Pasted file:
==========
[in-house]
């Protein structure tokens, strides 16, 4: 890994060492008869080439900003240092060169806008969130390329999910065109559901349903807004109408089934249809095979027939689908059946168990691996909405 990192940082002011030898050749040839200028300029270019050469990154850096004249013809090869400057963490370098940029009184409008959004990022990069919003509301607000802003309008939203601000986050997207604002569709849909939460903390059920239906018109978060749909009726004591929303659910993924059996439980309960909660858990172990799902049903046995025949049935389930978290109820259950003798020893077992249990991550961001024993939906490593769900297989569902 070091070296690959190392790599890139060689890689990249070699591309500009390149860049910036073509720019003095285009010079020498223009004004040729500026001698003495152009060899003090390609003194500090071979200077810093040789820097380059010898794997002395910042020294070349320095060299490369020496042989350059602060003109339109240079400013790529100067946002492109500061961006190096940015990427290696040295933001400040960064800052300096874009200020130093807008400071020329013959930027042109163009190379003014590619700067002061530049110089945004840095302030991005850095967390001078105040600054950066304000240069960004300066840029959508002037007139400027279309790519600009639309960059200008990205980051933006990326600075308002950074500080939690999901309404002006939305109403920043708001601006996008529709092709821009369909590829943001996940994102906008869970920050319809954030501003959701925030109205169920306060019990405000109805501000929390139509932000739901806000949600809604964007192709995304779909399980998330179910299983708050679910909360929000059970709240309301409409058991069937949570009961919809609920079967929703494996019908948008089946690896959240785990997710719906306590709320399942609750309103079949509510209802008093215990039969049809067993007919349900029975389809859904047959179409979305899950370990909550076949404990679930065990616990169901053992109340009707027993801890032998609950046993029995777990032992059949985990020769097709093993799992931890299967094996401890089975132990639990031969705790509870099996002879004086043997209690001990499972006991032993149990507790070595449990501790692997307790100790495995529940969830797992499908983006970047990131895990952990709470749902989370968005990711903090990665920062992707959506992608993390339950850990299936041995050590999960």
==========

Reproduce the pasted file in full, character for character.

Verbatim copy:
[in-house]
């Protein structure tokens, strides 16, 4: 890994060492008869080439900003240092060169806008969130390329999910065109559901349903807004109408089934249809095979027939689908059946168990691996909405 990192940082002011030898050749040839200028300029270019050469990154850096004249013809090869400057963490370098940029009184409008959004990022990069919003509301607000802003309008939203601000986050997207604002569709849909939460903390059920239906018109978060749909009726004591929303659910993924059996439980309960909660858990172990799902049903046995025949049935389930978290109820259950003798020893077992249990991550961001024993939906490593769900297989569902 070091070296690959190392790599890139060689890689990249070699591309500009390149860049910036073509720019003095285009010079020498223009004004040729500026001698003495152009060899003090390609003194500090071979200077810093040789820097380059010898794997002395910042020294070349320095060299490369020496042989350059602060003109339109240079400013790529100067946002492109500061961006190096940015990427290696040295933001400040960064800052300096874009200020130093807008400071020329013959930027042109163009190379003014590619700067002061530049110089945004840095302030991005850095967390001078105040600054950066304000240069960004300066840029959508002037007139400027279309790519600009639309960059200008990205980051933006990326600075308002950074500080939690999901309404002006939305109403920043708001601006996008529709092709821009369909590829943001996940994102906008869970920050319809954030501003959701925030109205169920306060019990405000109805501000929390139509932000739901806000949600809604964007192709995304779909399980998330179910299983708050679910909360929000059970709240309301409409058991069937949570009961919809609920079967929703494996019908948008089946690896959240785990997710719906306590709320399942609750309103079949509510209802008093215990039969049809067993007919349900029975389809859904047959179409979305899950370990909550076949404990679930065990616990169901053992109340009707027993801890032998609950046993029995777990032992059949985990020769097709093993799992931890299967094996401890089975132990639990031969705790509870099996002879004086043997209690001990499972006991032993149990507790070595449990501790692997307790100790495995529940969830797992499908983006970047990131895990952990709470749902989370968005990711903090990665920062992707959506992608993390339950850990299936041995050590999960």